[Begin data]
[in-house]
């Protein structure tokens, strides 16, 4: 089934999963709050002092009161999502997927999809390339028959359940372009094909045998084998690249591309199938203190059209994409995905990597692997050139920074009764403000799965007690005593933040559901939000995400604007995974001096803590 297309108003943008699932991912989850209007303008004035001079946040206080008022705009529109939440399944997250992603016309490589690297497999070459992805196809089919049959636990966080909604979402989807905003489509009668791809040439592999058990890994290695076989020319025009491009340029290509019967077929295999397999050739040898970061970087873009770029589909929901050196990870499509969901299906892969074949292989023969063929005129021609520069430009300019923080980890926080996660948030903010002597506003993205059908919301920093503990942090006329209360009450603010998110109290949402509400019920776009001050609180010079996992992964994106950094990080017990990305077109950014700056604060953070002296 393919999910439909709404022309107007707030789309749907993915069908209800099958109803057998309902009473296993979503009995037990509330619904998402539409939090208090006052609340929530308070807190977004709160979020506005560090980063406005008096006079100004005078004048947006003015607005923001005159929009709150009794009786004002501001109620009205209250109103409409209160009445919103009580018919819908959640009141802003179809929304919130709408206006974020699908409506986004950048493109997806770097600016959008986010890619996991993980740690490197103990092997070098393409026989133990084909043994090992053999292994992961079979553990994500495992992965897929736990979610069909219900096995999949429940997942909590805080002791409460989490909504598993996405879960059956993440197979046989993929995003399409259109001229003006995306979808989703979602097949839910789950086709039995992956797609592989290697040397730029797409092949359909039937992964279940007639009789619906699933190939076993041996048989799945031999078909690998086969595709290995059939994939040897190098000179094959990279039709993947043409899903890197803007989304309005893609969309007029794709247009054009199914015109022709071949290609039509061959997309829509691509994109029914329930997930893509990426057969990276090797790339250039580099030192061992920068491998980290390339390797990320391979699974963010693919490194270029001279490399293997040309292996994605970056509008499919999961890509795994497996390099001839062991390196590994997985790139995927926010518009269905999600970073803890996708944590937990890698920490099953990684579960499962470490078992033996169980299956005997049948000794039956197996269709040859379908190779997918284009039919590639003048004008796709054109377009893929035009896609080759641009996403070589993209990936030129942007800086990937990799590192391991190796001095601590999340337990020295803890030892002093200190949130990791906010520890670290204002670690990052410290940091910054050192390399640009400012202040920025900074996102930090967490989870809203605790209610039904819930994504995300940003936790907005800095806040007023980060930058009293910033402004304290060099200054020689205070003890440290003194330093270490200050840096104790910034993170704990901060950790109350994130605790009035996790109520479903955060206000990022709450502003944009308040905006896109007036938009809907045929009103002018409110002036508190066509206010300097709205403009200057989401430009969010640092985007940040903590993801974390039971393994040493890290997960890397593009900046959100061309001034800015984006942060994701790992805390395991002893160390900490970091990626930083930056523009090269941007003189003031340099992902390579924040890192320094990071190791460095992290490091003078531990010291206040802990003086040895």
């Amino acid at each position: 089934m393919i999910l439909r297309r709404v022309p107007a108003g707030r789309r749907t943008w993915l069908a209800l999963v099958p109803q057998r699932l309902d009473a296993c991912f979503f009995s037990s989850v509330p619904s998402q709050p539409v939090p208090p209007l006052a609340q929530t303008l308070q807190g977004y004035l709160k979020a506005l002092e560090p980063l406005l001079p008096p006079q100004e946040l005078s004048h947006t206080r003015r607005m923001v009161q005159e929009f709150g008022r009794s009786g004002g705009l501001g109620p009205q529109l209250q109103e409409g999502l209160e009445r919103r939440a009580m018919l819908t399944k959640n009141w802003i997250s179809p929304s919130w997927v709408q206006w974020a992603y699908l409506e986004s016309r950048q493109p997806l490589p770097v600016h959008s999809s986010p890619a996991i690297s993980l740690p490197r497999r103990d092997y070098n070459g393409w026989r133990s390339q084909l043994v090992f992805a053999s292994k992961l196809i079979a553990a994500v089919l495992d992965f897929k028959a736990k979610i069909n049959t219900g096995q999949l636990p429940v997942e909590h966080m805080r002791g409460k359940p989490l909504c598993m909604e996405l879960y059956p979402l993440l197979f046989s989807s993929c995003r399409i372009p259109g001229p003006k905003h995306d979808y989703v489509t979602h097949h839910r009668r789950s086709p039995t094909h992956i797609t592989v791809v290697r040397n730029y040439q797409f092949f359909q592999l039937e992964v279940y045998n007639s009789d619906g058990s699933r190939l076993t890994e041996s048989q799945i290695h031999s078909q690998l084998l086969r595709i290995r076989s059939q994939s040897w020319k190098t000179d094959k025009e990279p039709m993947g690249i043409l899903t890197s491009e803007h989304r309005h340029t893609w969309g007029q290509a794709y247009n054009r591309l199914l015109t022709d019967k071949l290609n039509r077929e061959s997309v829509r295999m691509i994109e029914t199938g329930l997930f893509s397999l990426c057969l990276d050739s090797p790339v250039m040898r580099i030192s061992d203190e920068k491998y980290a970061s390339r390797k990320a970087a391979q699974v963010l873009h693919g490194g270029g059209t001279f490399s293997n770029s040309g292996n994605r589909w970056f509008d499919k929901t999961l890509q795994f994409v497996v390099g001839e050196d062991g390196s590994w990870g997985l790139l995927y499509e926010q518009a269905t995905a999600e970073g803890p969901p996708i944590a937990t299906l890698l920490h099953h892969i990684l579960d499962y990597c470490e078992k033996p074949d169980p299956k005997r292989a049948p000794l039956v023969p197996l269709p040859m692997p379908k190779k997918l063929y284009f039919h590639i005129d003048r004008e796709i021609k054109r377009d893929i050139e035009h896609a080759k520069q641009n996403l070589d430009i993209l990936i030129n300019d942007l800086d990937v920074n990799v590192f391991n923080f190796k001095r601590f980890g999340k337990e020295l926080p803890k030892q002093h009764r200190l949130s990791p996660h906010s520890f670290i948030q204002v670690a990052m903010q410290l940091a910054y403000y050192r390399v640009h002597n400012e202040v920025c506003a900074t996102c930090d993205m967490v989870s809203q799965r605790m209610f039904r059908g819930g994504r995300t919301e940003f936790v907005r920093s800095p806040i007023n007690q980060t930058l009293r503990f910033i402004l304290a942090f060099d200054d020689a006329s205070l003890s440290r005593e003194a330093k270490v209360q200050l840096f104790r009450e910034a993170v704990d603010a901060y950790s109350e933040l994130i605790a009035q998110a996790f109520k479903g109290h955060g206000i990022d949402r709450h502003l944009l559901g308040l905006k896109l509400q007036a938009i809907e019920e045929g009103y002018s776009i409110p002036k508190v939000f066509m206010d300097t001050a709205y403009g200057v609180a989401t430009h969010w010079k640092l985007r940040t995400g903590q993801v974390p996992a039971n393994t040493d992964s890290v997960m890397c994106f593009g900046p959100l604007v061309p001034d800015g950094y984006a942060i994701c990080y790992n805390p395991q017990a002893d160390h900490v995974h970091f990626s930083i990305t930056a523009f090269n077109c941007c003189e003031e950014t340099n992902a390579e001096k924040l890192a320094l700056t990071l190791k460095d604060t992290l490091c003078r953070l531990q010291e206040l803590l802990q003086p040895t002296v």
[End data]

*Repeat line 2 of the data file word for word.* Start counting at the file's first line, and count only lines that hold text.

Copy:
């Protein structure tokens, strides 16, 4: 089934999963709050002092009161999502997927999809390339028959359940372009094909045998084998690249591309199938203190059209994409995905990597692997050139920074009764403000799965007690005593933040559901939000995400604007995974001096803590 297309108003943008699932991912989850209007303008004035001079946040206080008022705009529109939440399944997250992603016309490589690297497999070459992805196809089919049959636990966080909604979402989807905003489509009668791809040439592999058990890994290695076989020319025009491009340029290509019967077929295999397999050739040898970061970087873009770029589909929901050196990870499509969901299906892969074949292989023969063929005129021609520069430009300019923080980890926080996660948030903010002597506003993205059908919301920093503990942090006329209360009450603010998110109290949402509400019920776009001050609180010079996992992964994106950094990080017990990305077109950014700056604060953070002296 393919999910439909709404022309107007707030789309749907993915069908209800099958109803057998309902009473296993979503009995037990509330619904998402539409939090208090006052609340929530308070807190977004709160979020506005560090980063406005008096006079100004005078004048947006003015607005923001005159929009709150009794009786004002501001109620009205209250109103409409209160009445919103009580018919819908959640009141802003179809929304919130709408206006974020699908409506986004950048493109997806770097600016959008986010890619996991993980740690490197103990092997070098393409026989133990084909043994090992053999292994992961079979553990994500495992992965897929736990979610069909219900096995999949429940997942909590805080002791409460989490909504598993996405879960059956993440197979046989993929995003399409259109001229003006995306979808989703979602097949839910789950086709039995992956797609592989290697040397730029797409092949359909039937992964279940007639009789619906699933190939076993041996048989799945031999078909690998086969595709290995059939994939040897190098000179094959990279039709993947043409899903890197803007989304309005893609969309007029794709247009054009199914015109022709071949290609039509061959997309829509691509994109029914329930997930893509990426057969990276090797790339250039580099030192061992920068491998980290390339390797990320391979699974963010693919490194270029001279490399293997040309292996994605970056509008499919999961890509795994497996390099001839062991390196590994997985790139995927926010518009269905999600970073803890996708944590937990890698920490099953990684579960499962470490078992033996169980299956005997049948000794039956197996269709040859379908190779997918284009039919590639003048004008796709054109377009893929035009896609080759641009996403070589993209990936030129942007800086990937990799590192391991190796001095601590999340337990020295803890030892002093200190949130990791906010520890670290204002670690990052410290940091910054050192390399640009400012202040920025900074996102930090967490989870809203605790209610039904819930994504995300940003936790907005800095806040007023980060930058009293910033402004304290060099200054020689205070003890440290003194330093270490200050840096104790910034993170704990901060950790109350994130605790009035996790109520479903955060206000990022709450502003944009308040905006896109007036938009809907045929009103002018409110002036508190066509206010300097709205403009200057989401430009969010640092985007940040903590993801974390039971393994040493890290997960890397593009900046959100061309001034800015984006942060994701790992805390395991002893160390900490970091990626930083930056523009090269941007003189003031340099992902390579924040890192320094990071190791460095992290490091003078531990010291206040802990003086040895």